GEFF fire danger forecasts initialized on 31 July 2021, showing ‘very extreme’ (purple shading) around the Mediterranean valid for 7 August. Credit: EFFIS

More information on wildfires in the Northern Hemisphere during summer 2021 can be found here:

https://atmosphere.copernicus.eu/large-wildfires-across-northern-hemisphere

The CAMS Global Fire Monitoring Page can be accessed here: https://atmosphere.copernicus.eu/fire-monitoring

Find out more about fire monitoring in the CAMS Wildfire Q&As: https://atmosphere.copernicus.eu/qa-wildfires

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Notes to Editors:

Copernicus is a component of the European Union’s space programme, with funding by the EU, and is its flagship Earth observation programme, which operates through six thematic services: Atmosphere, Marine, Land, Climate Change, Security and Emergency. It delivers freely accessible operational data and services providing users with reliable and up-to-date information related to our planet and its environment. The programme is coordinated and managed by the European Commission and implemented in partnership with the Member States, the European Space Agency (ESA), the European Organisation for the Exploitation of Meteorological Satellites (EUMETSAT), the European Centre for Medium-Range Weather Forecasts (ECMWF), EU Agencies and Mercator Océan, amongst others.

ECMWF operates two services from the EU’s Copernicus Earth observation programme: the Copernicus Atmosphere Monitoring Service (CAMS) and the Copernicus Climate Change Service (C3S). They also contribute to the Copernicus Emergency Management Service (CEMS), which is implemented by the EU Joint Research Council (JRC). The European Centre for Medium-Range Weather Forecasts (ECMWF) is an independent intergovernmental organisation supported by 34 states. It is both a research institute and a 24/7 operational service, producing and disseminating numerical weather predictions to its Member States. This data is fully available to the national meteorological services in the Member States. The supercomputer facility (and associated data archive) at ECMWF is one of the largest of its type in Europe and Member States can use 25% of its capacity for their own purposes.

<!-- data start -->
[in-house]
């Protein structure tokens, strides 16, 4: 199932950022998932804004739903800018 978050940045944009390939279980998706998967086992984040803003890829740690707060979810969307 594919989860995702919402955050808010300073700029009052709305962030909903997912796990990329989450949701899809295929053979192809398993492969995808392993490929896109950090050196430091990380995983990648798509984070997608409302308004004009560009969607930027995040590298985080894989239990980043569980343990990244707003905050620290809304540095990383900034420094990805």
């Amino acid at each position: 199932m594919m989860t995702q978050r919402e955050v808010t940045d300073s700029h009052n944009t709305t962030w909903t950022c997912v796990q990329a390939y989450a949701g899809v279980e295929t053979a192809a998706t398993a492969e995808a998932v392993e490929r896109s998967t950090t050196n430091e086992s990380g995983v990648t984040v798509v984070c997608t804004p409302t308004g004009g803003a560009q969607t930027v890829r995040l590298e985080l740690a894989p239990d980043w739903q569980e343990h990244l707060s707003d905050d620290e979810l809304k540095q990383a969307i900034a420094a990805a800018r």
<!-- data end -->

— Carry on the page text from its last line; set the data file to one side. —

ECMWF is expanding its location across its Member States for some activities. In addition to an HQ in the UK and Computing Centre in Italy, new offices with a focus on activities conducted in partnership with the EU, such as Copernicus, will be located in Bonn, Germany from Summer 2021.


The Copernicus Atmosphere Monitoring Service website can be found at http://atmosphere.copernicus.eu/

The Copernicus Climate Change Service website can be found at https://climate.copernicus.eu/

More information on Copernicus: www.copernicus.eu

The ECMWF website can be found at https://www.ecmwf.int/